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Stephanie Nelli, Rachel Chen, John Serences; Alpha band fluctuations in iconic memory recall . Journal of Vision 2016;16(12):1057. doi: 10.1167/16.12.1057.
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Iconic memory is a quickly decaying, fragile memory trace with a larger capacity than standard working memory (Sperling 1961). This transient visual memory buffer plays a key role in temporal integration (Nikolic et al 2009) and change detection (Urakawak et al 2010) and more generally in the consolidation of information into more durable forms. In addition, several recent studies have identified alpha-band (8-12 Hz) rhythmicity in behavioral performance when subjects are asked to detect a near-threshold visual stimulus (Fiebelkorn et al 2013, Laundau & Fries 2013). Here we asked if these rhythmic modulations in detection performance are due primarily to failures in initial sensory encoding or failures in iconic memory storage (and further consolidation). On each trial, we used a white full-field flash to reset the phase of alpha oscillations. We then briefly (25 ms) presented a circular target array of 8 letters at pseudo-randomly chosen timepoints ranging from 225 to 1400 ms after the reset flash. Finally, subjects were asked to report the 3 letters indicated by a post-cue occuring at delays of either 100, 400 or 1000 ms after target array presentation. Subjects recalled a significantly higher proportion of letters at short vs. long target-to-cue delays, replicating previous results in the iconic memory literature (Sperling, 1961). Furthermore, observed 10-14 Hz oscillations in behavioral performance were most prominent at the shortest target-to-cue delay interval. This is consistent with an influence of intrinsic alpha oscillations on information stored in high-capacity, but fragile, iconic memory.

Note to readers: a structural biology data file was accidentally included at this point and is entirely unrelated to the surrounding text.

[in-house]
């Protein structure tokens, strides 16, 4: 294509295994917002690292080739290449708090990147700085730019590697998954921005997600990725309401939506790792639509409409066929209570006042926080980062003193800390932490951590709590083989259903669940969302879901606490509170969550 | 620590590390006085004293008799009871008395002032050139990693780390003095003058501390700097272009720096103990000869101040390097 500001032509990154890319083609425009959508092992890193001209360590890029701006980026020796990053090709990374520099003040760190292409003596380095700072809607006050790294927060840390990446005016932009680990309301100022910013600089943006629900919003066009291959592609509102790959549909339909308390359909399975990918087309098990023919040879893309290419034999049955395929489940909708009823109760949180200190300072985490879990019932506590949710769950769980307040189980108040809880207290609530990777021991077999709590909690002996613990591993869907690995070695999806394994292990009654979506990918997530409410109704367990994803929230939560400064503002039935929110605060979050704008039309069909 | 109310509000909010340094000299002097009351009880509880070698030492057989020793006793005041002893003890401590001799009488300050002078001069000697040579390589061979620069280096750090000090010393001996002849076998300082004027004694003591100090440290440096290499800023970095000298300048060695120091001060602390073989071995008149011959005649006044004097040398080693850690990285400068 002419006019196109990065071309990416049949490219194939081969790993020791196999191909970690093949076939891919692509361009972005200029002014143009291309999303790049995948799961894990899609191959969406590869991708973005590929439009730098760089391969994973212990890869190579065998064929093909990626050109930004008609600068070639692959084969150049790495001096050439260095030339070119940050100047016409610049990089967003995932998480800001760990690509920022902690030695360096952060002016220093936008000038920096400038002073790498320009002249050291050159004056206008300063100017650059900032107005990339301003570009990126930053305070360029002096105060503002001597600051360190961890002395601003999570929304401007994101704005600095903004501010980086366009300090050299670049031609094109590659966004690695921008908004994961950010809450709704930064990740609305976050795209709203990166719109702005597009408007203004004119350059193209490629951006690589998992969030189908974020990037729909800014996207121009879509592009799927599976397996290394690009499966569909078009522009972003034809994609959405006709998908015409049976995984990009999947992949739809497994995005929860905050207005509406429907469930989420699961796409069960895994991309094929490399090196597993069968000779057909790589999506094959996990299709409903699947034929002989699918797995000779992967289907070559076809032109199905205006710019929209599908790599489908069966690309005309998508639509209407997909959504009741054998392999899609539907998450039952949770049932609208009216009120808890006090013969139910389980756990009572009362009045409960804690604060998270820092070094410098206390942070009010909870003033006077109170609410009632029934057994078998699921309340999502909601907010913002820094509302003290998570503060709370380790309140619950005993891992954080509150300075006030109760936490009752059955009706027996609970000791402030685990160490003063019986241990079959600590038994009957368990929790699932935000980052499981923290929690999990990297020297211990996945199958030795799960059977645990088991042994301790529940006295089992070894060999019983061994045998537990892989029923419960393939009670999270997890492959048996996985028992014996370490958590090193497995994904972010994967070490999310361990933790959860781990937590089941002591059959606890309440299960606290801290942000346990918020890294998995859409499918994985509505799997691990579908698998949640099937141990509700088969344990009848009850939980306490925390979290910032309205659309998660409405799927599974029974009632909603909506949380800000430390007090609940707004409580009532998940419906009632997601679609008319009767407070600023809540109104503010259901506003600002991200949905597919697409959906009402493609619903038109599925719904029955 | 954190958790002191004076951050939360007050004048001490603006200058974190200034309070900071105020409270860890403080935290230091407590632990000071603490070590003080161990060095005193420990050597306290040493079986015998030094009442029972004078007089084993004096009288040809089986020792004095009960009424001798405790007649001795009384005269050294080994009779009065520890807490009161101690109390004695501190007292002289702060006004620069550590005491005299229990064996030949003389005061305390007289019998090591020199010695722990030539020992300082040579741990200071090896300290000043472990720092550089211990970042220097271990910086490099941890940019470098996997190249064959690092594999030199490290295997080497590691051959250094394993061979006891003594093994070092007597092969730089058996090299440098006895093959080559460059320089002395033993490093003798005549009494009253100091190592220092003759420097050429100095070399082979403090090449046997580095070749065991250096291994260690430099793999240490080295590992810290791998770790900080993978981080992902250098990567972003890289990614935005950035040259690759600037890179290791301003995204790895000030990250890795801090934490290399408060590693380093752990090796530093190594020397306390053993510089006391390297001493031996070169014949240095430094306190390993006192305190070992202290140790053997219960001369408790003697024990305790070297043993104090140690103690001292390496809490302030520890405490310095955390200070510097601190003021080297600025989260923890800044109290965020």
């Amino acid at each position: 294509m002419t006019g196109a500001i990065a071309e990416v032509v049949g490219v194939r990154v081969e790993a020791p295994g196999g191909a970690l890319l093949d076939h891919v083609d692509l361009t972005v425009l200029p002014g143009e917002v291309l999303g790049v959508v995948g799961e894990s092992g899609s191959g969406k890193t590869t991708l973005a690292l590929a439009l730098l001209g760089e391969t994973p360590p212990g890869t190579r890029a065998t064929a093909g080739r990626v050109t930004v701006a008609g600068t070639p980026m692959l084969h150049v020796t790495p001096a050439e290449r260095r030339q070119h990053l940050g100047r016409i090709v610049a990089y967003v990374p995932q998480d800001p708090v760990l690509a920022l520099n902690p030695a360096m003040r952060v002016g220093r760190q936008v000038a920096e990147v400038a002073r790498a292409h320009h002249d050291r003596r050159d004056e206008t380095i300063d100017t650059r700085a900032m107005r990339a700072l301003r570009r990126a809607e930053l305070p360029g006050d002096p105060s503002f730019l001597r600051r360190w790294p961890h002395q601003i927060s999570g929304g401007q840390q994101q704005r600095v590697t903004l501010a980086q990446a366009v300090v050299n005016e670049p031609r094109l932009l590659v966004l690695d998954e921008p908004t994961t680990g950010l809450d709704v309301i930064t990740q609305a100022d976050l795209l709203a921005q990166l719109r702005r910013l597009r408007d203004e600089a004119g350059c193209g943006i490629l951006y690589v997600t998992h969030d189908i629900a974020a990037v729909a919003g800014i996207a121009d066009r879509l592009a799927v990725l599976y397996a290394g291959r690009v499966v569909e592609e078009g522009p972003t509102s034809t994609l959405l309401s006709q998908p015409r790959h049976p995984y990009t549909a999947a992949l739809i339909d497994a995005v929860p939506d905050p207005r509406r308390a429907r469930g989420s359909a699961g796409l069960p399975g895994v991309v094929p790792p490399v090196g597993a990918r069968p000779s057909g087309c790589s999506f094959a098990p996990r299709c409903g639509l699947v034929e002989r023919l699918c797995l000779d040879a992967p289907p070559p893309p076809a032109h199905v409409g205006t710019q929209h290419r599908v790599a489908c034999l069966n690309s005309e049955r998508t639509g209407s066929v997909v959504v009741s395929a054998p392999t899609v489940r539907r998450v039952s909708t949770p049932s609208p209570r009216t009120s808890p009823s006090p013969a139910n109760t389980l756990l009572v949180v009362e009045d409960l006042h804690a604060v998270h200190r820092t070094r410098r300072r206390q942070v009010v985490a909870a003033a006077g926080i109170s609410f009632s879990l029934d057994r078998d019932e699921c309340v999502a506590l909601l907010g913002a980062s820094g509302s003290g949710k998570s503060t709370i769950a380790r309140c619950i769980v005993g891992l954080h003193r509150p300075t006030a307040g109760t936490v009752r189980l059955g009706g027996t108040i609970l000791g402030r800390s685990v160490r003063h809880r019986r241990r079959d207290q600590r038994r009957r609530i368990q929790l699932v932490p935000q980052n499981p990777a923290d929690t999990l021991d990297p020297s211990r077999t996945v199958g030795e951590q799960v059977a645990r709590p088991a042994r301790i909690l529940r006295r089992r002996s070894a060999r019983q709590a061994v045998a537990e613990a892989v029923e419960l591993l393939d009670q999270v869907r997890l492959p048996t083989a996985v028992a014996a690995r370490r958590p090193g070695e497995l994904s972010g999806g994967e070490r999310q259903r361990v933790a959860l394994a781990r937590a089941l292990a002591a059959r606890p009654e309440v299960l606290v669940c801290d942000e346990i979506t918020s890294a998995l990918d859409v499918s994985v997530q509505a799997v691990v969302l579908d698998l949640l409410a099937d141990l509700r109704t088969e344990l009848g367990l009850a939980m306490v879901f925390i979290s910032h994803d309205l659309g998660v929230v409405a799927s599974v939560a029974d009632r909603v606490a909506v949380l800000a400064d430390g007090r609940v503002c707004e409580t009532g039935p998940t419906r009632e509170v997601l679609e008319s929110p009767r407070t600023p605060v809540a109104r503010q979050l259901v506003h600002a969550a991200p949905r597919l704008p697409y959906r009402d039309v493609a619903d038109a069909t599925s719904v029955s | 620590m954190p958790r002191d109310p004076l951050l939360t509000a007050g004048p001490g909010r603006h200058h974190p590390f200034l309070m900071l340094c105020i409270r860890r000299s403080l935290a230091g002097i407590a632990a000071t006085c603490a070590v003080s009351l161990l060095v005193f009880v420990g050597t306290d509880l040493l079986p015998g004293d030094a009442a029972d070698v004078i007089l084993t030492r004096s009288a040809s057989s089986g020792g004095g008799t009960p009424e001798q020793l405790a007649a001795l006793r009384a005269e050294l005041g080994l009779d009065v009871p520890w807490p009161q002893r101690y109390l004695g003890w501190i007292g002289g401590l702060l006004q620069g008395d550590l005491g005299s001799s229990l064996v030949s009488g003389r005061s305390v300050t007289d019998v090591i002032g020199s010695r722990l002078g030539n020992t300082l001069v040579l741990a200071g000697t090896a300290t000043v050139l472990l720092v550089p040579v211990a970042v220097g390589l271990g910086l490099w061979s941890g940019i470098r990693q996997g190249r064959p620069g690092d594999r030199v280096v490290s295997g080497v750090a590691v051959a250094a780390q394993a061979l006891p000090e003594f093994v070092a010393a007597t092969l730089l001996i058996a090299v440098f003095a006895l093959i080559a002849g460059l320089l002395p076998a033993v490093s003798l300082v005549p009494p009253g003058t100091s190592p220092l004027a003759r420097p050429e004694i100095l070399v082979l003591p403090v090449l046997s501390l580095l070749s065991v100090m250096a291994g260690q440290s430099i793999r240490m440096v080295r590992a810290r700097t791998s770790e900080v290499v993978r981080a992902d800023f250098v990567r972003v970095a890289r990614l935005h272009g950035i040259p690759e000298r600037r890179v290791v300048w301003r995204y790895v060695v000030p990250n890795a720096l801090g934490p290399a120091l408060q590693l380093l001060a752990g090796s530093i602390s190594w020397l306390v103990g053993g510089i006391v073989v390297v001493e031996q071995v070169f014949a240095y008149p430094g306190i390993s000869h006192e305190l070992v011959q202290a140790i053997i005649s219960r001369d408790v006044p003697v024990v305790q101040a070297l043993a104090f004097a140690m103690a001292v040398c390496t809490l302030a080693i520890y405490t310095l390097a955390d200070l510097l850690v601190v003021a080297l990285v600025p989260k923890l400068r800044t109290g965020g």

Meeting abstract presented at VSS 2016
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